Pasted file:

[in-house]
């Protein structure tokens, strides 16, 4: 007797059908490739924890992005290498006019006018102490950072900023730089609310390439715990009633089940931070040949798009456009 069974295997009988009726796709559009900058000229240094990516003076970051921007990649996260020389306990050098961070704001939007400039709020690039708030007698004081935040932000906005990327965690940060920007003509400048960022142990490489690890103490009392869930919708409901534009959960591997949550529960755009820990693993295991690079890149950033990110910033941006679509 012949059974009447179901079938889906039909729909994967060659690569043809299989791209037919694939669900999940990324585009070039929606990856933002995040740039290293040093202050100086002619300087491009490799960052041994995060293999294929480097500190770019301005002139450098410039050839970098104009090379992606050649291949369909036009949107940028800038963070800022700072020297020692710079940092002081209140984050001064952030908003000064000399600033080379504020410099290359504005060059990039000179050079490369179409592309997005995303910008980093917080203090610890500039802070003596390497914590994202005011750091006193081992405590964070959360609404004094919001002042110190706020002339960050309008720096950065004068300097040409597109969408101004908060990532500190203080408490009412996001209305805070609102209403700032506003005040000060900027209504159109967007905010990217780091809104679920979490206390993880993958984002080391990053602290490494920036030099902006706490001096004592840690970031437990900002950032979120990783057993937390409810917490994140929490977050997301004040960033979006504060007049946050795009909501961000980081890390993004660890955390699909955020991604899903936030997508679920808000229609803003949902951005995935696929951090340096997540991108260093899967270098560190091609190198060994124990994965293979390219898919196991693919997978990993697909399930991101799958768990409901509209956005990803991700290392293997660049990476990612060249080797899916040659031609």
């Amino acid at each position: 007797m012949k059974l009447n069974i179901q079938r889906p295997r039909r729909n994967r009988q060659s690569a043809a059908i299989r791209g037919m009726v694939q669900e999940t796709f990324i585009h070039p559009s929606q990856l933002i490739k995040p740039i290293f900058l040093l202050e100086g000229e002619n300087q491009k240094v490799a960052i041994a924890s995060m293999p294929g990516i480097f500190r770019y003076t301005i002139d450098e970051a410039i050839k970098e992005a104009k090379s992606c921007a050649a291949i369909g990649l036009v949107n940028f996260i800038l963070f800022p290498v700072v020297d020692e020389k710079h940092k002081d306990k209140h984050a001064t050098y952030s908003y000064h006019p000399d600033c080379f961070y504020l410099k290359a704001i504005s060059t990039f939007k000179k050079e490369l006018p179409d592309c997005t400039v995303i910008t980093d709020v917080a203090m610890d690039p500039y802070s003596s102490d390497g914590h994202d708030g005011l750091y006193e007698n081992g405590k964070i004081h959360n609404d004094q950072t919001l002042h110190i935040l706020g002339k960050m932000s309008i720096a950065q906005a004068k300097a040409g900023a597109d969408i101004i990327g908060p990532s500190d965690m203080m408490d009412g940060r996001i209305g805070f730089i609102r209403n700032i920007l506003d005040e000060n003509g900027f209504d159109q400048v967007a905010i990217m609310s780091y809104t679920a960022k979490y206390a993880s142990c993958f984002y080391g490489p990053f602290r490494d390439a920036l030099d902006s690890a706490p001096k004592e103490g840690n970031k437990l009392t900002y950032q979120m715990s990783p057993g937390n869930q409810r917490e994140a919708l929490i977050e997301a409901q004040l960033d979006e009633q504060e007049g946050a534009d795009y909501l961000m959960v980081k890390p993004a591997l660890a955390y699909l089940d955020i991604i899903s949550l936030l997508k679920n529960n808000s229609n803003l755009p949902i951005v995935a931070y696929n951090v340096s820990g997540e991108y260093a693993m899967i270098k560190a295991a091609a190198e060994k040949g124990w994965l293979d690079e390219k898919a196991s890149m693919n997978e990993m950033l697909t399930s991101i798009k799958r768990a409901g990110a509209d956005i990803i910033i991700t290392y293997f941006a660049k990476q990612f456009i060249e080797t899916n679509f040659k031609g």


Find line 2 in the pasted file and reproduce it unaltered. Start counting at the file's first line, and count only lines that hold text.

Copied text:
């Protein structure tokens, strides 16, 4: 007797059908490739924890992005290498006019006018102490950072900023730089609310390439715990009633089940931070040949798009456009 069974295997009988009726796709559009900058000229240094990516003076970051921007990649996260020389306990050098961070704001939007400039709020690039708030007698004081935040932000906005990327965690940060920007003509400048960022142990490489690890103490009392869930919708409901534009959960591997949550529960755009820990693993295991690079890149950033990110910033941006679509 012949059974009447179901079938889906039909729909994967060659690569043809299989791209037919694939669900999940990324585009070039929606990856933002995040740039290293040093202050100086002619300087491009490799960052041994995060293999294929480097500190770019301005002139450098410039050839970098104009090379992606050649291949369909036009949107940028800038963070800022700072020297020692710079940092002081209140984050001064952030908003000064000399600033080379504020410099290359504005060059990039000179050079490369179409592309997005995303910008980093917080203090610890500039802070003596390497914590994202005011750091006193081992405590964070959360609404004094919001002042110190706020002339960050309008720096950065004068300097040409597109969408101004908060990532500190203080408490009412996001209305805070609102209403700032506003005040000060900027209504159109967007905010990217780091809104679920979490206390993880993958984002080391990053602290490494920036030099902006706490001096004592840690970031437990900002950032979120990783057993937390409810917490994140929490977050997301004040960033979006504060007049946050795009909501961000980081890390993004660890955390699909955020991604899903936030997508679920808000229609803003949902951005995935696929951090340096997540991108260093899967270098560190091609190198060994124990994965293979390219898919196991693919997978990993697909399930991101799958768990409901509209956005990803991700290392293997660049990476990612060249080797899916040659031609």